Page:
What is a Pinched Nerve? Part 1

When a patient says they are suffering from a pinched nerve, I can sympathize with their pain and offer my support. But, while the term “pinched nerve” is wonderfully descriptive, it doesn’t help identify the source of the pain or offer a real diagnosis. A pinched nerve can indicate a wide range of spinal problems and it takes a detailed history and a comprehensive examination to discover what the body is telling us.

A pinched nerve might refer to the type of pain you are experiencing. You might feel a particularly sharp, painful sensation in the neck or low back that feels like a pinch. You associate the pain with a nerve because of its sharp, zinging quality. Sometimes when you feel the pinch, it sends a nerve pain down an arm or a leg.

Another way you might use the term pinched nerve is to describe what you think is happening in the body. Perhaps your doctor, a family member or a friend has told you that your neck pain or low back pain, with or without accompanying arm or leg pain, is the result of a pinched nerve.

You may not necessarily feel the pinching sensation, but especially if you have pain shooting down an arm or leg, describing the problem as a pinched nerve seems to make sense.

Let’s look more closely at what causes a pinched nerve.

Pinched Nerve from a Disc Herniation

Usually when doctors talk about a pinched nerve, they are referring to a nerve that is being pinched from a disc herniation with resulting pain in the arm or leg. Rather than thinking that a nerve is being pinched like you would pinch your skin, it is more accurate to think of a nerve being compressed or pushed on.

In this case, a disc has degenerated. It has lost fluid and has lost its normal height. Pressure inside the disc has increased. Cracks or fissures have occurred in the outer rings of the disc allowing the central, gel-like center to push out. This pushing out causes less room for the nerve root as it exits the spinal cord. This condition might exist for years without you feeling any symptoms, or it may never become a problem.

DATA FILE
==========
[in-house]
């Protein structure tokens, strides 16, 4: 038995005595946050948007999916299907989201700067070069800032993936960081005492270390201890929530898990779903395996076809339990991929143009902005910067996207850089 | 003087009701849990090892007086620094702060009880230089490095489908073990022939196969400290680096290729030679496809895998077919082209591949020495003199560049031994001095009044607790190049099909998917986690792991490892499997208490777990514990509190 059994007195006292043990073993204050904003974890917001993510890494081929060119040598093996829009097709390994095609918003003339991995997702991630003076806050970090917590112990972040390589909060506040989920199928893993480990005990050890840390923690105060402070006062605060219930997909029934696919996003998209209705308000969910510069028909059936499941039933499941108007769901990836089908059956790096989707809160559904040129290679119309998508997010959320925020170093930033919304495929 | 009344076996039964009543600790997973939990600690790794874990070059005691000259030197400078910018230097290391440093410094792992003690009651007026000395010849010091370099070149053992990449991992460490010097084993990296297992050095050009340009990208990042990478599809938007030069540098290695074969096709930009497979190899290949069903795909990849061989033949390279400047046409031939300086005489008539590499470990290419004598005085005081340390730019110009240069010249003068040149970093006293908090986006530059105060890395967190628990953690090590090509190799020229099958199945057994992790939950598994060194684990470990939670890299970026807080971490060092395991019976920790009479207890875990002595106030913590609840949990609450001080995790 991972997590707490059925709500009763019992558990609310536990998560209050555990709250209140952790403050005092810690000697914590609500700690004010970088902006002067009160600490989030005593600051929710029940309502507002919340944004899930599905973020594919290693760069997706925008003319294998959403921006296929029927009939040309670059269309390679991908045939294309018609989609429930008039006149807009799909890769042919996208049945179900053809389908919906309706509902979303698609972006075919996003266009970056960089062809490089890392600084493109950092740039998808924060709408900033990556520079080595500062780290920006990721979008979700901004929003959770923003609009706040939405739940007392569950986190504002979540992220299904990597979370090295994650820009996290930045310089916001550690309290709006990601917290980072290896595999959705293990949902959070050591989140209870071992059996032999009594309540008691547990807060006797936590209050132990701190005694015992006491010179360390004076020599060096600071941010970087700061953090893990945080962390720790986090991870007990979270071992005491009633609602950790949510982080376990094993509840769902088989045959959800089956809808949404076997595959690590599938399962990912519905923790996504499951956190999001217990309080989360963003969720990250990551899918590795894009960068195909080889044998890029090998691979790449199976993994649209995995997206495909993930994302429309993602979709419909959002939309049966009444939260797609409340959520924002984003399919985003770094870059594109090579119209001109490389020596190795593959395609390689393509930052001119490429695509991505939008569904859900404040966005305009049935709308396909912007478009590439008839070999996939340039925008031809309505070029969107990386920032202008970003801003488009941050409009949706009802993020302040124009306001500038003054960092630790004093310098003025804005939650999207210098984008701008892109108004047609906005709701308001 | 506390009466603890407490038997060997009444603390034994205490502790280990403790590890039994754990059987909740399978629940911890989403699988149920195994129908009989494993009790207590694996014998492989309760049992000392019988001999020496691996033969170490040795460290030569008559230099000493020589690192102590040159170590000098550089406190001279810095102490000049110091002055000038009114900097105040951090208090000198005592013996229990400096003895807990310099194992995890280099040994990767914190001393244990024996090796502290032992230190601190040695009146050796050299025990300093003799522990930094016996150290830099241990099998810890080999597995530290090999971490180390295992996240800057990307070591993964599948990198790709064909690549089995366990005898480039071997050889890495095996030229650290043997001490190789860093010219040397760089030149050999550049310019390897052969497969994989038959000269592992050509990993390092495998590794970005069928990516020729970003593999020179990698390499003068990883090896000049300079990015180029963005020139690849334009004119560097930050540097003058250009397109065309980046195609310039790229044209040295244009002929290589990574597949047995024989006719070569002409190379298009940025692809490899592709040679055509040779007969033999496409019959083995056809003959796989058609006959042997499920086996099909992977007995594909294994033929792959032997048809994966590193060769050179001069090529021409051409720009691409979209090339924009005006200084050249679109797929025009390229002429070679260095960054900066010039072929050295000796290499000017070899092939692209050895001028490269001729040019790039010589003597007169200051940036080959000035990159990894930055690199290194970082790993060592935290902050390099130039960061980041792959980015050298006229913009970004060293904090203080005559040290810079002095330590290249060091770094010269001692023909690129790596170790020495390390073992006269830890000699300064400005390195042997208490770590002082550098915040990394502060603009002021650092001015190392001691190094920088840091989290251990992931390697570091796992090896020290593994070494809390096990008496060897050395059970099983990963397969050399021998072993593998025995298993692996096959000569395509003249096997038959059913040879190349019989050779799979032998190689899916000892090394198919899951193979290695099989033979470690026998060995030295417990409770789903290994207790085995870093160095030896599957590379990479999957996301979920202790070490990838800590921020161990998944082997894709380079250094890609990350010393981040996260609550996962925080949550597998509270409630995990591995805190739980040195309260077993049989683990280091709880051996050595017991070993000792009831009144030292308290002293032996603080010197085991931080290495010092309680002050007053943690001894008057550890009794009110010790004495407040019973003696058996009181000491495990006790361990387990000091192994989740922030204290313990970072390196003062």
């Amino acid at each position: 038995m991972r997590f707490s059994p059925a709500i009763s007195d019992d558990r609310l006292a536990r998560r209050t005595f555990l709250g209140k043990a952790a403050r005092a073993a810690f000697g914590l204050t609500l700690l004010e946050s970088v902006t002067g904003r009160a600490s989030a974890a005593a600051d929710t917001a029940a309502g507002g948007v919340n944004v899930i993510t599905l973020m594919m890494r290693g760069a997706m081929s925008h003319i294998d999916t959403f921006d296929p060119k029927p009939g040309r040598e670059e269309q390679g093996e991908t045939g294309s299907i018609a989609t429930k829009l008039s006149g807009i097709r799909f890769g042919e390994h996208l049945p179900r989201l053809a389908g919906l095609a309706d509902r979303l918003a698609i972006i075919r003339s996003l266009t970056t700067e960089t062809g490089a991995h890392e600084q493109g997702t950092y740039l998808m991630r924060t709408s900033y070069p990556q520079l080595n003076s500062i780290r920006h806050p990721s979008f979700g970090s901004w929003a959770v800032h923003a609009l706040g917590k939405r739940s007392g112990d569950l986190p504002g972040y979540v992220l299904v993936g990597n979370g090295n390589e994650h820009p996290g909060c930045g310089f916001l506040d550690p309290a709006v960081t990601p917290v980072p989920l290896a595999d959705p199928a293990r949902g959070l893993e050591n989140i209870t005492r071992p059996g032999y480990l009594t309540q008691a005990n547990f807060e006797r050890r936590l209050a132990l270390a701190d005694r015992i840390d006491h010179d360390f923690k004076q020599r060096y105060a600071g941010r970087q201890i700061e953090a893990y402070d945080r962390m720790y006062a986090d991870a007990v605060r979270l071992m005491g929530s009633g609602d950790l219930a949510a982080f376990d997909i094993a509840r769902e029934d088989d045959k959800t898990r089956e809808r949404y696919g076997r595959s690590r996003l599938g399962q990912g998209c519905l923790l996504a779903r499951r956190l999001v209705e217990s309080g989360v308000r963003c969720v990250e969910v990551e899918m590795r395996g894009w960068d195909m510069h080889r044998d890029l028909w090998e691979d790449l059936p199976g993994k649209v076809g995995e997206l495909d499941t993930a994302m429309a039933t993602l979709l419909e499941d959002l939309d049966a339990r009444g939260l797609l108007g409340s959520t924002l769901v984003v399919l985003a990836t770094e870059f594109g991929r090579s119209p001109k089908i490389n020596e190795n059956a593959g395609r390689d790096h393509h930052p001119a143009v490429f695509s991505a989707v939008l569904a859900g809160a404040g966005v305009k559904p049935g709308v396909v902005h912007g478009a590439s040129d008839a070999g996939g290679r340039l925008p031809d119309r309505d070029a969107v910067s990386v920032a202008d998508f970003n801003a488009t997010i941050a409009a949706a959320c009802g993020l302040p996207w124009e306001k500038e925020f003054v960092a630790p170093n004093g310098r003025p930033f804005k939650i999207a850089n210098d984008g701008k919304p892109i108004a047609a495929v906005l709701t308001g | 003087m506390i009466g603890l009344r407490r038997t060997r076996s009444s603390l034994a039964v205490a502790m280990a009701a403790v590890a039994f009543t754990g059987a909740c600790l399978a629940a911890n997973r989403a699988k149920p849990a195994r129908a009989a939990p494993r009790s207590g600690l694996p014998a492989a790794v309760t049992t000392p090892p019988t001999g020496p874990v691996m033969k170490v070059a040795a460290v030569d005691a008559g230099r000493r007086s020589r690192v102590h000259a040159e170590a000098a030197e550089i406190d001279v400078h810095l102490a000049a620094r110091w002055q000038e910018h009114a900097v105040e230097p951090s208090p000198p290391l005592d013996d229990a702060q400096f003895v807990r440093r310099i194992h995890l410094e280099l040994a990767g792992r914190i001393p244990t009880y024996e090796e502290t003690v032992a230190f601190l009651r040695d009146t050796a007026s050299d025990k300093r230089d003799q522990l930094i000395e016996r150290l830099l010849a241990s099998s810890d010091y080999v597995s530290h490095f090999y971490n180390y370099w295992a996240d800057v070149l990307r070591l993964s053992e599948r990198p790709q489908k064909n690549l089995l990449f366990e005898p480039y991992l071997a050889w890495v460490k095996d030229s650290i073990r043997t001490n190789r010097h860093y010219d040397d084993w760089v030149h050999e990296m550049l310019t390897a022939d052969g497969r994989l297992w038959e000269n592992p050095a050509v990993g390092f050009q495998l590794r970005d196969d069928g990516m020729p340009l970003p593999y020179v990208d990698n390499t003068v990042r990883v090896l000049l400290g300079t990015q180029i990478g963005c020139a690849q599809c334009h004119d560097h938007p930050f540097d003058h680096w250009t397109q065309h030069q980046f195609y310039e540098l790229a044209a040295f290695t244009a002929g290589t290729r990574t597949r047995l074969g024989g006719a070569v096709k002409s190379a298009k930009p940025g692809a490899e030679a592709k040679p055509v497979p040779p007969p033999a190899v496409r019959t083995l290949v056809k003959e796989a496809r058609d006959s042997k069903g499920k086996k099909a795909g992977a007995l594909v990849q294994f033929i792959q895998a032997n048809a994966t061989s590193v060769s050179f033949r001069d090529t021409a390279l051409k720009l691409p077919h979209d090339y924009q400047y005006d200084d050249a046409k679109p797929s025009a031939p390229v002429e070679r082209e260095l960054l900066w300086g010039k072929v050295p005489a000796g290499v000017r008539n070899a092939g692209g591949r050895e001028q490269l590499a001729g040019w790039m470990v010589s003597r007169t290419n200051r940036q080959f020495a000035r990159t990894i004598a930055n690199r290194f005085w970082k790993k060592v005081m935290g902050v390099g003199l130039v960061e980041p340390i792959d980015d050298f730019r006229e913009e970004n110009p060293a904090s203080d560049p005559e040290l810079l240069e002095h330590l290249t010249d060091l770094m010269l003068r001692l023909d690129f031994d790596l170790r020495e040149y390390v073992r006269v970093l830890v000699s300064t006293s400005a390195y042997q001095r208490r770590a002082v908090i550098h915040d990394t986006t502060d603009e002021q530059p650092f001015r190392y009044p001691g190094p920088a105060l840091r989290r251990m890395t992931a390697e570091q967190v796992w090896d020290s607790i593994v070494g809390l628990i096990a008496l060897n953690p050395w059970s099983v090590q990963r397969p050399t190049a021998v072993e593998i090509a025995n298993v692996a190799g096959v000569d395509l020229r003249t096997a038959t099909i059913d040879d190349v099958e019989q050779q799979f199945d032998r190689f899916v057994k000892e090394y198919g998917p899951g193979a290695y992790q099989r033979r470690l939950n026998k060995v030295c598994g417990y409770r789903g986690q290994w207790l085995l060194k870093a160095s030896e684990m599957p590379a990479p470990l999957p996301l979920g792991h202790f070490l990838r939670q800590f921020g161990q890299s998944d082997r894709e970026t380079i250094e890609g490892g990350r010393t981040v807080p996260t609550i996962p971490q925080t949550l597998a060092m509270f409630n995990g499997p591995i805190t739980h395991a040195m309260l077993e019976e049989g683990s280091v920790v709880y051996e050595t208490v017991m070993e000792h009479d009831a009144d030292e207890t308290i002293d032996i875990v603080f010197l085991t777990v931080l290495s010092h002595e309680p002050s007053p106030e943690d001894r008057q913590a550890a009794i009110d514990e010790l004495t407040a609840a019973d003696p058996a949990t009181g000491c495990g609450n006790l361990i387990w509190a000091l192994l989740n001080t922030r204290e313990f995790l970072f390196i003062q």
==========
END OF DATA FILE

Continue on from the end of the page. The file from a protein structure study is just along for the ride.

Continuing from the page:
The symptomatic pinched nerve occurs when you push at that nerve just enough to cause injury. Usually a twisting motion of the low back or a simple reaching forward will be the one last insult that compresses the nerve. In the neck there can also be a similar sometimes trivial incident or injury including holding the neck in an awkward position for an extended period of time or repeated minor trauma to the neck from some repetitive activity.

Sometimes a real trauma to the spine from a fall or a severe injury will cause an otherwise fairly healthy disc to herniate, but this is more unusual. Disc injuries can range from minor bulges of the disc to more severe tearing of the disc where the central gel-like material (the nucleous pulposus) breaks out to become a free floating fragment pressing against the nerve.

Once the nerve has been critically pinched, once there is not enough room for the nerve and it has been injured, the body responds with inflammation and you feel pain in the region. This is the body’s intelligent response that helps to protect it from further injury. Protective muscle spasm and limited motion are also part of the body’s response to an injury so close to the critically important spinal cord.

With inflammation at the root of the nerve, the stage is set for what is called radicular pain. Radicular or radiating pain is the pain we feel down the arm when there is injury to a nerve in the neck, or down the leg, like sciatica, with injury to a nerve in the low back. The inflammation we described at the root of the nerve as it leaves the spinal column has traveled along the nerve going down the arm or leg.

If sensory nerves–the nerves that allow us to feel sensation–are injured from the compression caused by the disc, you may feel numbness or tingling in the arm or leg. If the motor fibers of the nerve–the nerves that make muscles work–you might feel weakness in the involved limb.

In Part 2 of our discussion of pinched nerves, we’ll discuss how spinal stenosis can lead to a pinched or compressed nerve, resulting in pain in the back, legs, neck and arms.

(Dr. Arn Strasser is a chiropractor who practices in Portland, Oregon. For more information and appointment questions, please call 503.287.2800.)

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